Sasol Lake Charles

South Africa-based Sasol, a chemical production business and energy sector company, is wrapping up a $12.9 billion expansion of its Lake Charles operation. 

Sasol, a chemical maker building a $12.9 billion cluster of plants in Lake Charles where it began producing ethylene oxide in early June, is already talking about expanding operations in the coming years. 

"The site is now positioned as a growth site," Mike Thomas, senior vice president of North American operations for Sasol in Lake Charles, told state Commerce and Industry Board members at a recent meeting, later noting that the company has only developed about half its property. 

The first goal is to complete construction and "run things for a while and pay down debt," Thomas said.

"In the next several years, we'll go into a phase of growth, but whether it's debottlenecking the existing site or something else we haven't decided yet," he said.

Debottlenecking squeezes more production out of existing plants and equipment by improving processes or revamping or adding new equipment.

There are already plans for seven chemical production facilities in Lake Charles. The ethylene oxide and ethylene gycol production lines are the first two — with both achieving initial operations in the past few months. The company plans to open the five other manufacturing production lines by early 2020.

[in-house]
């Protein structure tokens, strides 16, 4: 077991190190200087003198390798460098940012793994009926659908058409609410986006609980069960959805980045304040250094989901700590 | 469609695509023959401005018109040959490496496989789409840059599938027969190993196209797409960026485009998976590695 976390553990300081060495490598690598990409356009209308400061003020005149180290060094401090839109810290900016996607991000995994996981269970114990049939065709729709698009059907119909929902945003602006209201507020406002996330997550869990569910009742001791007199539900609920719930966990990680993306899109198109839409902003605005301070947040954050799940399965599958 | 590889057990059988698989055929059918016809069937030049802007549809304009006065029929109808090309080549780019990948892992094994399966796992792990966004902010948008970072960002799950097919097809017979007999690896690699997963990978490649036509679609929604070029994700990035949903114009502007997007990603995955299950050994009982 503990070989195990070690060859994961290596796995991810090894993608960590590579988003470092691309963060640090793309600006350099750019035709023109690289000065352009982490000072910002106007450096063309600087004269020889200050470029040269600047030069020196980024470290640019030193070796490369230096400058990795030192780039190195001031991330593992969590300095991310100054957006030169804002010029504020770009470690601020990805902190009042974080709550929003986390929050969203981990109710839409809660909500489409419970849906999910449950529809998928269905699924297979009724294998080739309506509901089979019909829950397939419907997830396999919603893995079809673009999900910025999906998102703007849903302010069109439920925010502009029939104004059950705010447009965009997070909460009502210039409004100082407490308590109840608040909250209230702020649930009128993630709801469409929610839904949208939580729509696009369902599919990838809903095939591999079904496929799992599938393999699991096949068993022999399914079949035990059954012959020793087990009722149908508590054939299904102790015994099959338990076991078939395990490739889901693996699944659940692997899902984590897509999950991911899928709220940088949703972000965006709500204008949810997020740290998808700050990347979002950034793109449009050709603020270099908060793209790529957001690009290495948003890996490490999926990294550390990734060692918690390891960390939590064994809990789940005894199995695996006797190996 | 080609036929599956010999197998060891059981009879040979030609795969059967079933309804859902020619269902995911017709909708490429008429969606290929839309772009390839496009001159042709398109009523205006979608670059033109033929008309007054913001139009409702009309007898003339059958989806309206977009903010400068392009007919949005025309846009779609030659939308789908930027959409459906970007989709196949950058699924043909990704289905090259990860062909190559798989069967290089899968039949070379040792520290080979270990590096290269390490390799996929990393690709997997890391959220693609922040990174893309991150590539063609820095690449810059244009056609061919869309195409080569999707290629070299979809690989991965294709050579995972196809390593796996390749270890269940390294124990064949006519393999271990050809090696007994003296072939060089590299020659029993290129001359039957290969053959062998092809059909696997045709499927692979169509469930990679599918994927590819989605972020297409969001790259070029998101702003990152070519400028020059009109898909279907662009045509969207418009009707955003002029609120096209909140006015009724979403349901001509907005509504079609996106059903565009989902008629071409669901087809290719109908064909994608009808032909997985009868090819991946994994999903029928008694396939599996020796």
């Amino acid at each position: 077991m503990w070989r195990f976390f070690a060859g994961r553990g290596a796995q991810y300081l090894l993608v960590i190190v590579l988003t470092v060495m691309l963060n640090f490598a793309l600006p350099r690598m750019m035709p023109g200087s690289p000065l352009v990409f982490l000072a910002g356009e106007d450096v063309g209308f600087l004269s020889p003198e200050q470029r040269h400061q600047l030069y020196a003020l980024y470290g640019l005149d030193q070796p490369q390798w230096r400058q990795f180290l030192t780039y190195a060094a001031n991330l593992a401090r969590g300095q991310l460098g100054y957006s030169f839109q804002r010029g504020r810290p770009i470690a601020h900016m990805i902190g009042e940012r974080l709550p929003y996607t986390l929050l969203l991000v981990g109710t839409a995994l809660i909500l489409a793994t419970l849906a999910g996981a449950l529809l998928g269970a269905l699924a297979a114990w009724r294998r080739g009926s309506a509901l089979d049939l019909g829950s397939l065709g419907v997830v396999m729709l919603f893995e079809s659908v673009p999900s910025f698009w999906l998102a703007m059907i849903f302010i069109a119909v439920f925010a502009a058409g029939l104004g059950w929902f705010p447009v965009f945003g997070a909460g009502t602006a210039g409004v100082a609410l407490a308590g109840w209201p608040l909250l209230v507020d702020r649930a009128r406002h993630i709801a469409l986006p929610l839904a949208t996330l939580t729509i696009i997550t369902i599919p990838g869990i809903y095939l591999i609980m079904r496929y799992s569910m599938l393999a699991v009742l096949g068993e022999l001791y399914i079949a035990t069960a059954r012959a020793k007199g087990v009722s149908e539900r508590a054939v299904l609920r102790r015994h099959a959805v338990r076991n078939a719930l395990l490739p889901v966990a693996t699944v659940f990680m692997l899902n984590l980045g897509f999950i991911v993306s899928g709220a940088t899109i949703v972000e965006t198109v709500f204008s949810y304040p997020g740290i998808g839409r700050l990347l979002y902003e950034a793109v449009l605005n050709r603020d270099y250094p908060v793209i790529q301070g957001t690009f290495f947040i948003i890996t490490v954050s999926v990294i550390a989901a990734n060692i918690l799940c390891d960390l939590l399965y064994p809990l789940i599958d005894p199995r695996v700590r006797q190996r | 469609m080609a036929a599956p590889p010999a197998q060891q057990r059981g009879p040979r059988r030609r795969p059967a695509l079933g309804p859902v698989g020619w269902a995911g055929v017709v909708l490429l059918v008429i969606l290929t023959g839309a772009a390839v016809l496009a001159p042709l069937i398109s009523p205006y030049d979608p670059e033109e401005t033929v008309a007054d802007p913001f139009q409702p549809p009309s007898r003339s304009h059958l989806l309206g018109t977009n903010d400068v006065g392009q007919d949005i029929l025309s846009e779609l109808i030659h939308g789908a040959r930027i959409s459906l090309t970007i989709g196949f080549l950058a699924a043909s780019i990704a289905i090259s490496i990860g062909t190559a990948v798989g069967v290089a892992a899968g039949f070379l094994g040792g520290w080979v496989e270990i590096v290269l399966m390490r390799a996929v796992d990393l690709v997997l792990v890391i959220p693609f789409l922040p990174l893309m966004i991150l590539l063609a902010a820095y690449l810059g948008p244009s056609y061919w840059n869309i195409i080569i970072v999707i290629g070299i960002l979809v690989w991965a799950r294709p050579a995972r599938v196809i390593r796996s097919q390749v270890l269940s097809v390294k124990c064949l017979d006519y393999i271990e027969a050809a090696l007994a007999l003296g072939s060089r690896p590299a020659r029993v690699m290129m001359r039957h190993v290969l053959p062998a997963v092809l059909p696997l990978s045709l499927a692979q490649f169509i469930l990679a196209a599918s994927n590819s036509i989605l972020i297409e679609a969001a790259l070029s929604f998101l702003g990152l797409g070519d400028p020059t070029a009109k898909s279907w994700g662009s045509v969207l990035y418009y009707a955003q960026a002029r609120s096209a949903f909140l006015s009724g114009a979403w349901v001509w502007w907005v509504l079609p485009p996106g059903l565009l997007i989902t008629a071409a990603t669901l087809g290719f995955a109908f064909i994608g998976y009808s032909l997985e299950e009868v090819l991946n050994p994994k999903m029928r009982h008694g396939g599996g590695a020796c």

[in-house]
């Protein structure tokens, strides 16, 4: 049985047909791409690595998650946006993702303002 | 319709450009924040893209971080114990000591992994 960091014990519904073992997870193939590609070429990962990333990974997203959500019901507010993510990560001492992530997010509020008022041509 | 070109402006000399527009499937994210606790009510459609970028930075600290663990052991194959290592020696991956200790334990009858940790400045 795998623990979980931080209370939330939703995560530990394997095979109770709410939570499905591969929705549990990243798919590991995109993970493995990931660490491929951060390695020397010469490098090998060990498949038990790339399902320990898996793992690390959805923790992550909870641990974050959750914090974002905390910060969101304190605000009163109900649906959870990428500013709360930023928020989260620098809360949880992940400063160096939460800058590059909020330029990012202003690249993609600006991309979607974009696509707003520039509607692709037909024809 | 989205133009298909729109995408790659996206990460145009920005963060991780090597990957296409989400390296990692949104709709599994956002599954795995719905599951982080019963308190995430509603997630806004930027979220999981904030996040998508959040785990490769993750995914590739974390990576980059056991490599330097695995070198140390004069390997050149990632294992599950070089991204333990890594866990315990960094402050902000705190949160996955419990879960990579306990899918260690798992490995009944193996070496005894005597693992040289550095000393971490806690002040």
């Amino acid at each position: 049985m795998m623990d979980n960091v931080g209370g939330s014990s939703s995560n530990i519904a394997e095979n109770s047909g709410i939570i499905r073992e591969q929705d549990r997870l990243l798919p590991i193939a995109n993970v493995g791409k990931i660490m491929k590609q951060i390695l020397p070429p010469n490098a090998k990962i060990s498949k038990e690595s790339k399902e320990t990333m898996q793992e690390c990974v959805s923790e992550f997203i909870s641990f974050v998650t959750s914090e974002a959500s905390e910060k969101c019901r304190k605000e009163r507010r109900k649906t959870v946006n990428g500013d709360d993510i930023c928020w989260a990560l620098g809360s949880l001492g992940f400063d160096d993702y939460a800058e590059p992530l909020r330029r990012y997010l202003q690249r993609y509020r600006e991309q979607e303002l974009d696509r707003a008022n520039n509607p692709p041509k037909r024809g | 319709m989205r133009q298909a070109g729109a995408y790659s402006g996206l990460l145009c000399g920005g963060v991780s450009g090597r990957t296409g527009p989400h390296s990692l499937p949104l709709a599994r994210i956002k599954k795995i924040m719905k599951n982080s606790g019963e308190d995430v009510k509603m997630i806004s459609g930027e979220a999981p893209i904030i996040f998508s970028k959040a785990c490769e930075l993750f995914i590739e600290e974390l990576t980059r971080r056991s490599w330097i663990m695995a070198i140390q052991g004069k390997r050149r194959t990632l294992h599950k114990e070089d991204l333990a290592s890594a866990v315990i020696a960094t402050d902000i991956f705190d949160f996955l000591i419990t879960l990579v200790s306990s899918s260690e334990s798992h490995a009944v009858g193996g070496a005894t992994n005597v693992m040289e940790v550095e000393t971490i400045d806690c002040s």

So far, the Lake Charles chemical production plants have "quickly shown capability to run at full range," Thomas said. 

Sasol's economic incentive application for the state's Industrial Ad Valorem Tax Exemption Program, known as ITEP, where companies get a 10-year property tax abatement, was grandfathered in when the program being revamped in June 2018.

Louisiana's Board of Commerce and Industry recently approved Sasol's ITEP application for $10.1 million in property tax relief for the first year in exchange for $633 million in investment inside Calcasieu Parish and 245 new jobs. Sasol's local executive said the company has spent $4.3 billion with businesses in Louisiana.

If Sasol follows through with plans for an expansion, the company would be eligible for no more than 80% of its property tax bill being forgiven for 10 years under new rules. That means local taxing entities would see a boost in property taxes during the first year.

Sasol's executive was asked by a Commerce and Industry Board member whether the company would still be able to turn a profit if it had only been awarded a 10-year property tax abatement of only 80% rather than 100% when it planned the facility that is being built.

"If we had proposed a lesser incentive … I would have to run the numbers, but I can say this, it's much less likely that we would have (invested in Louisiana)," Thomas said.

In Louisiana Sasol already has 1,100 employees in Lake Charles — about 400 of whom worked at an older plant — in addition to 700 new workers. The goal is to hire 100 more soon. The company hired 6,500 construction workers during the plant building phase, and it expects to have about 1,000 contract workers working inside its plant. The company has said the Lake Charles plant is the largest capital investment in its history.


Email Kristen Mosbrucker at kmosbrucker@theadvocate.com.